Lying Bastard by Clint Margrave.

This is a decent addition to the long tradition of humorous campus set literary fiction. Lying Bastard tackles the absurdity and farce of teaching at Long Beach Community College, California. This novel is a lot of fun but there are plenty of serious points about the state of modern higher education in the United States, (and for that read the wider western education system). If you are expecting to find more sense in the education sector than the wider world your hopes will be dashed by this novel. This is about everything from crumbling buildings to cruddy beaurcracy to claws out internal politics and is a master classes in how young minds are stifled and teachers worn down. It’s about systems that aren’t very good at recognising people’s need and their individuality. In this modern technology rich, personal time poor world everything seems more complex and confused. This satirical tale is insightful and thought provoking, you may not agree with the arguments that underpin the plot by you can engage with it. Lying Bastard is a light but erudite read, it navigates the interior world of higher education for the general fiction reader but insiders will delight in the minutae.
On page one anti-hero Berlin Saunders is to be found lying on the floor playing dead as a gunman runs amok across the campus. Readers are instantly alerted to the satirical nature of the oncoming tale from Berlin’s preoccupation with a negative performance review received for his English Composition teaching only twenty minutes before the bullets started flying. Then, while listening for the killer’s return, Berlin questions his decision to play dead. After all he’s been contemplating suicide all term, (although the note has been a problem due to writer’s block), his distress has gone unnoticed. He wonders whether the gods have taken the decision over life and death out of his hands, his fate to be decided by a ‘crazed’ murderer. Ok, so this is not totally in good taste, good satire rarely is, equally, it isn’t mocking of mass shootings, the novel questions the ‘how?’ and the ‘why?’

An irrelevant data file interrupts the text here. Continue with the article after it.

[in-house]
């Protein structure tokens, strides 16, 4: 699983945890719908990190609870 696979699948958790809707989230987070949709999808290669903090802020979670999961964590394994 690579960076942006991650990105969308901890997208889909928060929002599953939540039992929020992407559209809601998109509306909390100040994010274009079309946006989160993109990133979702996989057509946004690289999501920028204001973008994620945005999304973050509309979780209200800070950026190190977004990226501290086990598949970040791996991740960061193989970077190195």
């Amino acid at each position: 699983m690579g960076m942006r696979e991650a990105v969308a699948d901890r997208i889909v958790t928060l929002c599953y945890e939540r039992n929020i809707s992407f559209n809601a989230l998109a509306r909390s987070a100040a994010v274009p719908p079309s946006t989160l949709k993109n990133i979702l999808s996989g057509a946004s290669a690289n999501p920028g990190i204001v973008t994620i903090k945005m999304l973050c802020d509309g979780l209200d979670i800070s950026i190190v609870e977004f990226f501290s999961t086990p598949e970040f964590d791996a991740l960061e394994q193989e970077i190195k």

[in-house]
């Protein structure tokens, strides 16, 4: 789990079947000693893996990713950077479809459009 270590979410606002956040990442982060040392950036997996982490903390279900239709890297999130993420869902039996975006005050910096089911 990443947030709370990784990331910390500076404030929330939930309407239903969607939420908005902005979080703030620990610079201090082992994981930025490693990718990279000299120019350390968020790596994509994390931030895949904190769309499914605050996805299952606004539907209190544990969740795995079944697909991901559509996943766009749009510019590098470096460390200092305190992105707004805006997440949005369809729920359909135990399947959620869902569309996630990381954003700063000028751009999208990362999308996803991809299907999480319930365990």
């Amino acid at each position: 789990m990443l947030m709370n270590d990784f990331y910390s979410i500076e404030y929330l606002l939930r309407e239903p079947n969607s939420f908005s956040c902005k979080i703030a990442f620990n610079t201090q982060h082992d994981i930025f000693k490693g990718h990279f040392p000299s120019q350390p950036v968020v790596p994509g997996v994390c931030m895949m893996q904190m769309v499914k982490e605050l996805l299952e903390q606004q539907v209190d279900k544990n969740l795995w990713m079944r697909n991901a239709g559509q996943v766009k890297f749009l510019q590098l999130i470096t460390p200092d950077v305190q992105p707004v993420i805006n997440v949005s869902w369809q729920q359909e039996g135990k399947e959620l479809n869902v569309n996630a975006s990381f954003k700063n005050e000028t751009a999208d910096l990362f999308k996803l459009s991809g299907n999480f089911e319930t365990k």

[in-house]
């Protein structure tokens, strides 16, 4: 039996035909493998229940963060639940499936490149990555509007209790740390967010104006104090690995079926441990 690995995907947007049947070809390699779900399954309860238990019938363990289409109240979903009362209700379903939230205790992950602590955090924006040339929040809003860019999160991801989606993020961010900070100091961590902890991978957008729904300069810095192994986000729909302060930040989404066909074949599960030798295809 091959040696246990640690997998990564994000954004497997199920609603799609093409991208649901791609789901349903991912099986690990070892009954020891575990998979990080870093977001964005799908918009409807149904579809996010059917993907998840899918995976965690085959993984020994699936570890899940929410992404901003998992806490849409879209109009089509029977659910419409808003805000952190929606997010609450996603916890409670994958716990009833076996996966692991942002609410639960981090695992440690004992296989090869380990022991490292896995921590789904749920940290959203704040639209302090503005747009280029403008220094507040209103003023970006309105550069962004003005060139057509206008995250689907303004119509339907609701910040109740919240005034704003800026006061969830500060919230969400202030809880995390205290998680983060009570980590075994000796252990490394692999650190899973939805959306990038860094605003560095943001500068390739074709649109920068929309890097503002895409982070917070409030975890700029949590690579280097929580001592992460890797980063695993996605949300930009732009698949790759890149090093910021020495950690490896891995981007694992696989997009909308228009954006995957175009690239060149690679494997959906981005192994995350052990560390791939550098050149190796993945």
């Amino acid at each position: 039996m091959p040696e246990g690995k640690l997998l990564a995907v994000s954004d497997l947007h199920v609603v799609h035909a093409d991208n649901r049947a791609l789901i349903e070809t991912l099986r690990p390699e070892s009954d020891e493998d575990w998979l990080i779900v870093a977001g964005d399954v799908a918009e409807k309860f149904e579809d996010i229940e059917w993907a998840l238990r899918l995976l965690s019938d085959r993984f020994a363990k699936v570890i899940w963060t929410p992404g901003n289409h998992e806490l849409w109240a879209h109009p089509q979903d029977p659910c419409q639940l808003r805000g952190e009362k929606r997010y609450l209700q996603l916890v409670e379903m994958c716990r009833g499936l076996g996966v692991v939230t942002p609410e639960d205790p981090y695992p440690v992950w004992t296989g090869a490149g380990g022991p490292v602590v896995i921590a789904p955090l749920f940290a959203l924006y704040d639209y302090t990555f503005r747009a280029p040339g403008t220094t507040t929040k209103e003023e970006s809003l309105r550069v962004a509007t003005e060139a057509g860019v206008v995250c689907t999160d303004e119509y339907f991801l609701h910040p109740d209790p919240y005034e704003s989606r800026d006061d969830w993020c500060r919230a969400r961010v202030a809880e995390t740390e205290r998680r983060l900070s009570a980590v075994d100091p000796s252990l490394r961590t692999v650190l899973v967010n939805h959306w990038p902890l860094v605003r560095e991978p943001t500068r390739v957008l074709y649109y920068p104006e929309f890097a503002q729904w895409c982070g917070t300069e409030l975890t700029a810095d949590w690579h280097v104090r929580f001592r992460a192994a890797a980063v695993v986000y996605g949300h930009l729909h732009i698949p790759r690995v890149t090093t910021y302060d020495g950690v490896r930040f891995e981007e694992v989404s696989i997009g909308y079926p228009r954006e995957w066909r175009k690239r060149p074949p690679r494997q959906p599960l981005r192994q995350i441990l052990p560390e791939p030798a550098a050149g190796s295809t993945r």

Berlin thinks Henry Crawford, head of department, has dubious reasons for slating his teaching at the performance review. Until the start of the current term Berlin was going out with Kathy Stone. They broke up when he admitted that he hated The Yellow Wallpaper by Charlotte Perkins Gilman, (sexism and political correctness are themes in the novel). Stone is now seeing Crawford. Berlin thinks he knows who the masked gunman is, although admitting that, if he survives, would draw criticism for not having spotted the warning signs. Anyway Berlin thinks the killer is former soldier, now one of his students, Adam Rowan.
On the day of the shooting Berlin is only in class because he swapped a shift with Tom Corona. Tom, the younger, more ambitious, much keener lecturer, is still looking for the holy grail of higher education – full-time tenure. Tom is prepared to kiss ass and join any available committee to make himself useful to that end. Berlin has given up on ambition, knowing talent and hard work aren’t enough in the eyes of management. The novel tells the story of that fateful term from the introduction of Berlin to his new students at Long Beach Community College, including Adam Rowan:
‘The students cared even less than he [Berlin] did about being there.’
The chapter titles are entertaining puns and word plays, the crack in the liberty bell a long running metaphor, the overall tone is witty but the novel questions what’s education is for and is about the current state of things. Lying Bastard is about the lies we tell ourselves and the assumption and misinterpretations we make of other people, about what it’s like to be a professor in modern education. An entertaining and perceptive read.
Like all small independent presses Run Amok is having a hard time at the moment. The only way we can support publishers and writers is to buy books.
Run Amok Press, ISBN: 9781733352611, paperback, May 2020.

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